About Us

The Pack Family Journal is a place where we gather text and images of our lives, adventures and travels. This is a very personal site, written openly and honestly. Enjoy.

Thursday, December 3, 2009

December 2009 - Gypsy Journal - If You Love Shrimp, Like I Love Shrimp . . .


I love shrimp. I think the best tasting shrimp in the world comes from the northern Sea of Cortez. I've had shrimp from other parts of the world. I ate more than my share when Rachel and I lived along the gulf in Louisiana and Mississippi.



Bubba said it best, "Anyway, like I was sayin', shrimp is the fruit of the sea. You can barbecue it, boil it, broil it, bake it, saute it. Dey's uh, shrimp-kabobs, shrimp creole, shrimp gumbo. Pan fried, deep fried, stir fried. There's pineapple shrimp, lemon shrimp, coconut shrimp, pepper shrimp, shrimp soup, shrimp stew, shrimp salad, shrimp and potatoes, shrimp burger, shrimp sandwich. That . . . that's about it."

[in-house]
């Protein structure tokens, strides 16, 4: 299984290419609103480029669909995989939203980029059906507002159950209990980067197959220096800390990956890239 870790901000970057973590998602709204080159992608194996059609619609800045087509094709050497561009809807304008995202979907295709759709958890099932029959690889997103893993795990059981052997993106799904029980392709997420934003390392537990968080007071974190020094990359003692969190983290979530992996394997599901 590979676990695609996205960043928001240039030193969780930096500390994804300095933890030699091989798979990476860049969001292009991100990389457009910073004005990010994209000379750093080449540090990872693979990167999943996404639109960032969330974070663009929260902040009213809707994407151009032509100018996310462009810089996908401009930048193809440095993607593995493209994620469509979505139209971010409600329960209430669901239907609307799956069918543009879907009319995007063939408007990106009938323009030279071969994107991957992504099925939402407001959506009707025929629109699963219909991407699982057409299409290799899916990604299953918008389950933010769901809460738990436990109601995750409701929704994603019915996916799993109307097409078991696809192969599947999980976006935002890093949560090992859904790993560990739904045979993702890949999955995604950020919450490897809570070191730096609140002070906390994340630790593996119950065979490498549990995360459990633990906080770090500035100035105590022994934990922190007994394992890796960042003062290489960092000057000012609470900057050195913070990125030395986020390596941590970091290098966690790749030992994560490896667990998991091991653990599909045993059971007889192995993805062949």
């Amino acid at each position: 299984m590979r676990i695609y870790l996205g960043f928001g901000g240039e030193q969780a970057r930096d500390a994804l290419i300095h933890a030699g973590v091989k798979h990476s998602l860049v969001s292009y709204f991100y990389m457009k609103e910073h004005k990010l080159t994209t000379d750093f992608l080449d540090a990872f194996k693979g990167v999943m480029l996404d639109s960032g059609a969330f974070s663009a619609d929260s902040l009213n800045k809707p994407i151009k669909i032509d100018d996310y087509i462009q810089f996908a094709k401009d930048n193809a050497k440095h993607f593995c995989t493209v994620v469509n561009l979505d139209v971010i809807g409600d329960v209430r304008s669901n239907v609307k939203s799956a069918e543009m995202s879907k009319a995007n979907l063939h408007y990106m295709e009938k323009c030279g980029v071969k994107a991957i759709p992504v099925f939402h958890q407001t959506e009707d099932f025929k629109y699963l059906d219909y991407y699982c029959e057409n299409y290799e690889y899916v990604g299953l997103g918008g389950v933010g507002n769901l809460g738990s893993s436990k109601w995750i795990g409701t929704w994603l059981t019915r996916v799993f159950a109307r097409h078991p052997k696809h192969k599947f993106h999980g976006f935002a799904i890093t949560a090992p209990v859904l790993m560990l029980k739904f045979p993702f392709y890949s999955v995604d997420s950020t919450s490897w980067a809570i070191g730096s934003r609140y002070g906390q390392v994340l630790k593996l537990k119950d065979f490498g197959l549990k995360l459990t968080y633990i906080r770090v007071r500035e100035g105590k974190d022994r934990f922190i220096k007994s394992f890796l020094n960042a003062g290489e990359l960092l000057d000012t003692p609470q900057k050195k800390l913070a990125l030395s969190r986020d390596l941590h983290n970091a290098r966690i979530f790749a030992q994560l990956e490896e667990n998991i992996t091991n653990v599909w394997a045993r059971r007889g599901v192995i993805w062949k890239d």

Bubba forgot about the San Felipe bacon-wrapped blue shrimp, the single most common recipe of the annual San Felipe Shrimp Festival, now on it’s 17th year. The smell of bacon is carried on the sea breezes as you walk the Malecon past the many vendors of this shrimp delicacy, so prevalent you’d think they were caught that way.



If you love shrimp, like I love shrimp, you’d travel 800 miles for a couple days of these tasty blues, and many do. The event has become an annual Baja pilgrimage for many, including Rachel and myself. Shrimp season is a great time of the year on the northern sea: great weather; returning friends; and wonderful, wonderful shrimp.